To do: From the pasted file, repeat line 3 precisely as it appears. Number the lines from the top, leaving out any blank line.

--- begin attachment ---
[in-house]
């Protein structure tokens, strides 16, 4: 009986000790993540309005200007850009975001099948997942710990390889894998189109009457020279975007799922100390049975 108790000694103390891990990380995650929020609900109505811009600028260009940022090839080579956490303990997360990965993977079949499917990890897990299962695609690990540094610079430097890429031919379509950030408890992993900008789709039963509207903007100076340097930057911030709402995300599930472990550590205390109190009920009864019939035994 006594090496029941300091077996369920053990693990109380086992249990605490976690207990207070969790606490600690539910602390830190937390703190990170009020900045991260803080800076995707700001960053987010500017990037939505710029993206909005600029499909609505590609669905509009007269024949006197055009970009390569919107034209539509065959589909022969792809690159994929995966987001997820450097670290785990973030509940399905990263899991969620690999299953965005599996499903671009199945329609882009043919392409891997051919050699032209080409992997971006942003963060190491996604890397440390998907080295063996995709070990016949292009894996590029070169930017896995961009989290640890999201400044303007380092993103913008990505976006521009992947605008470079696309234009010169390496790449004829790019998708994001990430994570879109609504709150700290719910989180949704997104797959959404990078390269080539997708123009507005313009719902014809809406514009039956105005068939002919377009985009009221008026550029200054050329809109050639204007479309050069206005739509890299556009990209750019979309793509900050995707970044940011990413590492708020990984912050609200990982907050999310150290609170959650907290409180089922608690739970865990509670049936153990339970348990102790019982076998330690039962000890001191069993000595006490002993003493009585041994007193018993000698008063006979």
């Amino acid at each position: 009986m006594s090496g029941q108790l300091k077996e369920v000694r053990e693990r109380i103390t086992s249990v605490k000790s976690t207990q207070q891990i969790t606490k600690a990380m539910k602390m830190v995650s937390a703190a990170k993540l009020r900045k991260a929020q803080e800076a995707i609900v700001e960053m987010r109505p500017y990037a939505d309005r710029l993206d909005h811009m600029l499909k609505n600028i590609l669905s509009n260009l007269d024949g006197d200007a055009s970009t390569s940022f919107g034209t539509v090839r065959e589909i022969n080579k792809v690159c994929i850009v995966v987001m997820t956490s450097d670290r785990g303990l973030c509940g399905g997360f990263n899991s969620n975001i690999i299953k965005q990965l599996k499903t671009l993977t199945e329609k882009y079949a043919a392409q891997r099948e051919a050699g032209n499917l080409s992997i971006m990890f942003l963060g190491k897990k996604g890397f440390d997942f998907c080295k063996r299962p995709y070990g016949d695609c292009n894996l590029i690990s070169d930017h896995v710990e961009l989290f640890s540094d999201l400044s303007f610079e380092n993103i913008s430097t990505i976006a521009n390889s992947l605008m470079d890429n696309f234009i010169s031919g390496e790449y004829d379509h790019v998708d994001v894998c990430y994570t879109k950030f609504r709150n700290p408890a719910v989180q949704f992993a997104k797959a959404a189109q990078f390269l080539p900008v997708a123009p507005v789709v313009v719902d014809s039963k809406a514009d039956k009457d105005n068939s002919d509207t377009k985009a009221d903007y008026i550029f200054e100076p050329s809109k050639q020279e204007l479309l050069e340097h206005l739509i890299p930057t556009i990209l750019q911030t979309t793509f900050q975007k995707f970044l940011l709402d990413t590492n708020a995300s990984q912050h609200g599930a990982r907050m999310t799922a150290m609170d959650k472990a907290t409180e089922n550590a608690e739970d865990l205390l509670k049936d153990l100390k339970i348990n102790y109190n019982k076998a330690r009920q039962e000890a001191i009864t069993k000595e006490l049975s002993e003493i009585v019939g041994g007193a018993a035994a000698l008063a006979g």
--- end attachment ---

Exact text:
């Amino acid at each position: 009986m006594s090496g029941q108790l300091k077996e369920v000694r053990e693990r109380i103390t086992s249990v605490k000790s976690t207990q207070q891990i969790t606490k600690a990380m539910k602390m830190v995650s937390a703190a990170k993540l009020r900045k991260a929020q803080e800076a995707i609900v700001e960053m987010r109505p500017y990037a939505d309005r710029l993206d909005h811009m600029l499909k609505n600028i590609l669905s509009n260009l007269d024949g006197d200007a055009s970009t390569s940022f919107g034209t539509v090839r065959e589909i022969n080579k792809v690159c994929i850009v995966v987001m997820t956490s450097d670290r785990g303990l973030c509940g399905g997360f990263n899991s969620n975001i690999i299953k965005q990965l599996k499903t671009l993977t199945e329609k882009y079949a043919a392409q891997r099948e051919a050699g032209n499917l080409s992997i971006m990890f942003l963060g190491k897990k996604g890397f440390d997942f998907c080295k063996r299962p995709y070990g016949d695609c292009n894996l590029i690990s070169d930017h896995v710990e961009l989290f640890s540094d999201l400044s303007f610079e380092n993103i913008s430097t990505i976006a521009n390889s992947l605008m470079d890429n696309f234009i010169s031919g390496e790449y004829d379509h790019v998708d994001v894998c990430y994570t879109k950030f609504r709150n700290p408890a719910v989180q949704f992993a997104k797959a959404a189109q990078f390269l080539p900008v997708a123009p507005v789709v313009v719902d014809s039963k809406a514009d039956k009457d105005n068939s002919d509207t377009k985009a009221d903007y008026i550029f200054e100076p050329s809109k050639q020279e204007l479309l050069e340097h206005l739509i890299p930057t556009i990209l750019q911030t979309t793509f900050q975007k995707f970044l940011l709402d990413t590492n708020a995300s990984q912050h609200g599930a990982r907050m999310t799922a150290m609170d959650k472990a907290t409180e089922n550590a608690e739970d865990l205390l509670k049936d153990l100390k339970i348990n102790y109190n019982k076998a330690r009920q039962e000890a001191i009864t069993k000595e006490l049975s002993e003493i009585v019939g041994g007193a018993a035994a000698l008063a006979g």